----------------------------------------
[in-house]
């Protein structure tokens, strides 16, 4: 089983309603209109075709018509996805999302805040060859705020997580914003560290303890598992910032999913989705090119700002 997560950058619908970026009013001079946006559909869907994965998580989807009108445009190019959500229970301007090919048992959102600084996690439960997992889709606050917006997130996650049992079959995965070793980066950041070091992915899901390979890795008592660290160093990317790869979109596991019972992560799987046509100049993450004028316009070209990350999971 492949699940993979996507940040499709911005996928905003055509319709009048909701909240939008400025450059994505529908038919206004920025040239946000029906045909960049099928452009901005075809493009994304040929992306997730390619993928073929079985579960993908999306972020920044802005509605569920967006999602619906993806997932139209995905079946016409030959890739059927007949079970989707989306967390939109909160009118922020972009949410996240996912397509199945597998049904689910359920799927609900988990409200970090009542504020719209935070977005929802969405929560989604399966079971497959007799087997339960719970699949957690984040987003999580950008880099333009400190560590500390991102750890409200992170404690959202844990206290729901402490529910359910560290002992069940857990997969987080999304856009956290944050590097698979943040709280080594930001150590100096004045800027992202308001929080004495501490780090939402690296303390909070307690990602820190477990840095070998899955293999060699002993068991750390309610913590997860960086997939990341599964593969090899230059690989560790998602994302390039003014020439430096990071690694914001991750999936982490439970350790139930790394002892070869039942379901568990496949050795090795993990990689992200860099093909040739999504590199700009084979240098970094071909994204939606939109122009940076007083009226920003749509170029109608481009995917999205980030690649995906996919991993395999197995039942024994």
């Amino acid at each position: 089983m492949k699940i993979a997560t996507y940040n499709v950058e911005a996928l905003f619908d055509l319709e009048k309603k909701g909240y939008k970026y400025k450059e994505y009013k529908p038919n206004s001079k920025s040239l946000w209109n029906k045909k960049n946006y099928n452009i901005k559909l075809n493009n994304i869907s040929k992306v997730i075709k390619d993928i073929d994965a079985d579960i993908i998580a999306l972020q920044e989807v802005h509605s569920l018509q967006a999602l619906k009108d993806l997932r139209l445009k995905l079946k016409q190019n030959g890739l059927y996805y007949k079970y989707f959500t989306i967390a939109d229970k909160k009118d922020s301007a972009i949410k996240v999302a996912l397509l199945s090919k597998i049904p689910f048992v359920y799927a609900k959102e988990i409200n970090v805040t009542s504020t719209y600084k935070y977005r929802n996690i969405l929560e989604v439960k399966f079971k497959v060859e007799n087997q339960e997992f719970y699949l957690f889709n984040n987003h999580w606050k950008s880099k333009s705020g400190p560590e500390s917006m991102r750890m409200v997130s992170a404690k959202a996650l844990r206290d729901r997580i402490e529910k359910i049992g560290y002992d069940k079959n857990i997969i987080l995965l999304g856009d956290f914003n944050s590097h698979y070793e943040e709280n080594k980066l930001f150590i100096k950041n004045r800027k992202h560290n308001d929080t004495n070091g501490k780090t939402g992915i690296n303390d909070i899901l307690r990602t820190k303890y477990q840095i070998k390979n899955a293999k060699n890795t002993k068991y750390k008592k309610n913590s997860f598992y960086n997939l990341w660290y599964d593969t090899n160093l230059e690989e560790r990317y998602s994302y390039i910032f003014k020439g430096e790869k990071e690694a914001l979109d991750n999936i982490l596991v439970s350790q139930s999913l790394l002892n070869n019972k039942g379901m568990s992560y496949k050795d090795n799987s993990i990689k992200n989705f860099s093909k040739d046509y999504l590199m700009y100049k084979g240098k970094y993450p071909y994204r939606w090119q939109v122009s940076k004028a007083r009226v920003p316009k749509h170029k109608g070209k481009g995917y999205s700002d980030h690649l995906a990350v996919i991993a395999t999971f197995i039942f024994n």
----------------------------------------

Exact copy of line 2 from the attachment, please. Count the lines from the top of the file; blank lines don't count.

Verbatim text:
């Protein structure tokens, strides 16, 4: 089983309603209109075709018509996805999302805040060859705020997580914003560290303890598992910032999913989705090119700002 997560950058619908970026009013001079946006559909869907994965998580989807009108445009190019959500229970301007090919048992959102600084996690439960997992889709606050917006997130996650049992079959995965070793980066950041070091992915899901390979890795008592660290160093990317790869979109596991019972992560799987046509100049993450004028316009070209990350999971 492949699940993979996507940040499709911005996928905003055509319709009048909701909240939008400025450059994505529908038919206004920025040239946000029906045909960049099928452009901005075809493009994304040929992306997730390619993928073929079985579960993908999306972020920044802005509605569920967006999602619906993806997932139209995905079946016409030959890739059927007949079970989707989306967390939109909160009118922020972009949410996240996912397509199945597998049904689910359920799927609900988990409200970090009542504020719209935070977005929802969405929560989604399966079971497959007799087997339960719970699949957690984040987003999580950008880099333009400190560590500390991102750890409200992170404690959202844990206290729901402490529910359910560290002992069940857990997969987080999304856009956290944050590097698979943040709280080594930001150590100096004045800027992202308001929080004495501490780090939402690296303390909070307690990602820190477990840095070998899955293999060699002993068991750390309610913590997860960086997939990341599964593969090899230059690989560790998602994302390039003014020439430096990071690694914001991750999936982490439970350790139930790394002892070869039942379901568990496949050795090795993990990689992200860099093909040739999504590199700009084979240098970094071909994204939606939109122009940076007083009226920003749509170029109608481009995917999205980030690649995906996919991993395999197995039942024994």